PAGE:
The second category of delay, known as " B delay," provides that, subject to certain limitations, if the USPTO fails to " issue a patent within 3 years after the actual filing date of the application in the United States ... the term of the patent shall be extended 1 day for each day after the end of that 3-year period until the patent is issued." 35 U.S.C. § 154(b)(1)(B). Both A and B delay may be offset by periods of delay attributable to the applicant's failure to " engage in reasonable efforts to conclude prosecution of the application." Id. at § 154(b)(2)(C). The Plaintiff only challenges the calculation of the A delay for the '356 Patent. E.g., Compl. ¶ 27-28.

The Director must determine " the period of any patent term adjustment under this subsection and shall transmit a notice of that determination with the written notice of allowance of the application." 35 U.S.C. § 154(b)(3)(B); accord 37 C.F.R. § 1.705(a). Because the notice of allowance issues well before the patent is granted, the notice of patent term adjustment contains only the USPTO's calculation of A

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delay. See Pl.'s Ex. C (May 18, 2010 Decision on Appl. for Patent Term Adjustment) at 1 (noting " [k]nowledge of the actual date the patent issues is required to calculate the amount, if any, of additional patent term patentee is entitled to for" B delay). A party may seek reconsideration of the patent term adjustment included in the notice of allowance " by way of an application for patent term adjustment." 37 C.F.R. § 1.705(b). An application for patent term adjustment under section 1.705(b) must be filed by no later than the payment of the issue fee, id., which is due three months from the date of the notice of allowance. MPEP § 1306 (8th ed. rev. Aug. 2012).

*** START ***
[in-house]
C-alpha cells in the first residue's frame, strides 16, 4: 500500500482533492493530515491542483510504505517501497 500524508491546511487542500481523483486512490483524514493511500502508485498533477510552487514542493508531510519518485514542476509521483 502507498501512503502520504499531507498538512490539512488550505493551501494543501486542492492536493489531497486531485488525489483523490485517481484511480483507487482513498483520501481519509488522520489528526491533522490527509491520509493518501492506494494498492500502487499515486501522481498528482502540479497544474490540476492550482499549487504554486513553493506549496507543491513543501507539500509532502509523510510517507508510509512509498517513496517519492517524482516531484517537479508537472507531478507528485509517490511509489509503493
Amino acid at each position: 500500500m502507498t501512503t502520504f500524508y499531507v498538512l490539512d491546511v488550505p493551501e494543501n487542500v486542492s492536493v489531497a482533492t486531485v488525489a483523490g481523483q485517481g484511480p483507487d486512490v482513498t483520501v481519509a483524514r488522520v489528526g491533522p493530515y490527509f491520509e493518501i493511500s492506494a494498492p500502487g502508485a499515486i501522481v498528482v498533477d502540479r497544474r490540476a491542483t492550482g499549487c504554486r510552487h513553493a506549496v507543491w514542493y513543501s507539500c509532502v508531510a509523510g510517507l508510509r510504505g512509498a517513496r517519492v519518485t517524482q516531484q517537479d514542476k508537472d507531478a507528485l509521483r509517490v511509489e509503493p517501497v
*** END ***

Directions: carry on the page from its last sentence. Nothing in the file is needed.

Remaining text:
A revised patent term adjustment determination— including both A and B delay— will appear on the patent upon issue. 37 C.F.R. § 1.705(d). " If the patent indicates or should have indicated a revised patent term adjustment, any request for reconsideration of the patent term adjustment indicated in the patent must be filed within two months of the date the patent issued." Id. However, any request for reconsideration under section 1.705(d) that raises issues that were raised or could have been raised in an application for patent term adjustment under section 1.705(b), the request for reconsideration " shall be dismissed as untimely as to those issues." 37 C.F.R. § 1.705(d).

Parties may further appeal the patent term adjustment finding to the Director under 37 C.F.R. § 1.181(a) (indicating a petition may be taken to the Director " [f]rom any action or requirement of any examiner in the ex parte prosecution of an application ... which is not subject to appeal to the Patent Trial and Appeal Board or to the court" ); see also Defs.' Reply at 11 (" Given the general nature of the rule, a Rule 1.181(a)(3) petitions may be submitted to request reconsideration of a USPTO decision, including a USPTO decision on a Rule 1.705(b) or 1.705(d) request for reconsideration of a PTA determination." ). The filing of a petition ...